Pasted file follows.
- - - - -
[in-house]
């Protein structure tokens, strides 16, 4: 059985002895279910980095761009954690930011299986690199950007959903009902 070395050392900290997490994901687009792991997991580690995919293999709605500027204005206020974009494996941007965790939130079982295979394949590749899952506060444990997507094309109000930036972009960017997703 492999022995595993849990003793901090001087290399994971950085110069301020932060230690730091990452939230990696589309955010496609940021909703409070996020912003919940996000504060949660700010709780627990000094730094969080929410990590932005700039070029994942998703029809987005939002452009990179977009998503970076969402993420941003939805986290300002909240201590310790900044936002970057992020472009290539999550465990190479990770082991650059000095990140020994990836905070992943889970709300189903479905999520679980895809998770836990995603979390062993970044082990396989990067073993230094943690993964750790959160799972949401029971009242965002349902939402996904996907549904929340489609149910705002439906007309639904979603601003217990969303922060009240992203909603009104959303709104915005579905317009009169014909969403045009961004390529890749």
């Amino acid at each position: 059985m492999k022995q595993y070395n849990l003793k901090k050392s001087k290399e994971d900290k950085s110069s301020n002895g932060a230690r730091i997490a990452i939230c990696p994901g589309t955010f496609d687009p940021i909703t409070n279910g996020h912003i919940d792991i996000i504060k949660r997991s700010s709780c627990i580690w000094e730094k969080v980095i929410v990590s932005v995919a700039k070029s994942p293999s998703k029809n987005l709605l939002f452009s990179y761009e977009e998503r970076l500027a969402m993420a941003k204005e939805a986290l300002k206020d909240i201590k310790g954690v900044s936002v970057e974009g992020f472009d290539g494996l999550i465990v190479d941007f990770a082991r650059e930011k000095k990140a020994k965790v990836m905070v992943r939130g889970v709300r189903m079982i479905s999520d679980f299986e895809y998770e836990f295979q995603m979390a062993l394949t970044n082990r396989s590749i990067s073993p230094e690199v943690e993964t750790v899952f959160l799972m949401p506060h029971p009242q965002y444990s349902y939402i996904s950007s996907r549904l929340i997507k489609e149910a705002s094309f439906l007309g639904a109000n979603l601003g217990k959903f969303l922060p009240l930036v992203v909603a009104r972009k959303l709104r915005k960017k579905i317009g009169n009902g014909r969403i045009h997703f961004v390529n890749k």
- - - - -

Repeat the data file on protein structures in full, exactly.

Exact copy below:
[in-house]
């Protein structure tokens, strides 16, 4: 059985002895279910980095761009954690930011299986690199950007959903009902 070395050392900290997490994901687009792991997991580690995919293999709605500027204005206020974009494996941007965790939130079982295979394949590749899952506060444990997507094309109000930036972009960017997703 492999022995595993849990003793901090001087290399994971950085110069301020932060230690730091990452939230990696589309955010496609940021909703409070996020912003919940996000504060949660700010709780627990000094730094969080929410990590932005700039070029994942998703029809987005939002452009990179977009998503970076969402993420941003939805986290300002909240201590310790900044936002970057992020472009290539999550465990190479990770082991650059000095990140020994990836905070992943889970709300189903479905999520679980895809998770836990995603979390062993970044082990396989990067073993230094943690993964750790959160799972949401029971009242965002349902939402996904996907549904929340489609149910705002439906007309639904979603601003217990969303922060009240992203909603009104959303709104915005579905317009009169014909969403045009961004390529890749």
């Amino acid at each position: 059985m492999k022995q595993y070395n849990l003793k901090k050392s001087k290399e994971d900290k950085s110069s301020n002895g932060a230690r730091i997490a990452i939230c990696p994901g589309t955010f496609d687009p940021i909703t409070n279910g996020h912003i919940d792991i996000i504060k949660r997991s700010s709780c627990i580690w000094e730094k969080v980095i929410v990590s932005v995919a700039k070029s994942p293999s998703k029809n987005l709605l939002f452009s990179y761009e977009e998503r970076l500027a969402m993420a941003k204005e939805a986290l300002k206020d909240i201590k310790g954690v900044s936002v970057e974009g992020f472009d290539g494996l999550i465990v190479d941007f990770a082991r650059e930011k000095k990140a020994k965790v990836m905070v992943r939130g889970v709300r189903m079982i479905s999520d679980f299986e895809y998770e836990f295979q995603m979390a062993l394949t970044n082990r396989s590749i990067s073993p230094e690199v943690e993964t750790v899952f959160l799972m949401p506060h029971p009242q965002y444990s349902y939402i996904s950007s996907r549904l929340i997507k489609e149910a705002s094309f439906l007309g639904a109000n979603l601003g217990k959903f969303l922060p009240l930036v992203v909603a009104r972009k959303l709104r915005k960017k579905i317009g009169n009902g014909r969403i045009h997703f961004v390529n890749k």